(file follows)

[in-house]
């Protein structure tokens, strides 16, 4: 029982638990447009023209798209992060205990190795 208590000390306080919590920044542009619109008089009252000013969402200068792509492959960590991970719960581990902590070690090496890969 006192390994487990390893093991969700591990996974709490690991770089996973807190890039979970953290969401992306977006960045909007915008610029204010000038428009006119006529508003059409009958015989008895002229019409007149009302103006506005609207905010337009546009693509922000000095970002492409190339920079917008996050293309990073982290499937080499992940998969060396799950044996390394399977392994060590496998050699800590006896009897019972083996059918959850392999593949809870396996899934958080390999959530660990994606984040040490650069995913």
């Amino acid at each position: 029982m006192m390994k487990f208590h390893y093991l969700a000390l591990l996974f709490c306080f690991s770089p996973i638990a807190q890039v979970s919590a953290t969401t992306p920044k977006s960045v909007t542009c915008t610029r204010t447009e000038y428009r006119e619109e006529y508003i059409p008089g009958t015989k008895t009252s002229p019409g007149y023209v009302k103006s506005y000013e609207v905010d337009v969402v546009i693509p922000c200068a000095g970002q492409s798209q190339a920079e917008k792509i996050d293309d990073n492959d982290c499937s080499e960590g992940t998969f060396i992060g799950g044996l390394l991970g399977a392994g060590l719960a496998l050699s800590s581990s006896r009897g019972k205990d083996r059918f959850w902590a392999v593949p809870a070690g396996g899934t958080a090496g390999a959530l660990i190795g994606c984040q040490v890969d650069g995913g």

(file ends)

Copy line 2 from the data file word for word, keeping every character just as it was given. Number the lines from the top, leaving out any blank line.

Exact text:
């Protein structure tokens, strides 16, 4: 029982638990447009023209798209992060205990190795 208590000390306080919590920044542009619109008089009252000013969402200068792509492959960590991970719960581990902590070690090496890969 006192390994487990390893093991969700591990996974709490690991770089996973807190890039979970953290969401992306977006960045909007915008610029204010000038428009006119006529508003059409009958015989008895002229019409007149009302103006506005609207905010337009546009693509922000000095970002492409190339920079917008996050293309990073982290499937080499992940998969060396799950044996390394399977392994060590496998050699800590006896009897019972083996059918959850392999593949809870396996899934958080390999959530660990994606984040040490650069995913």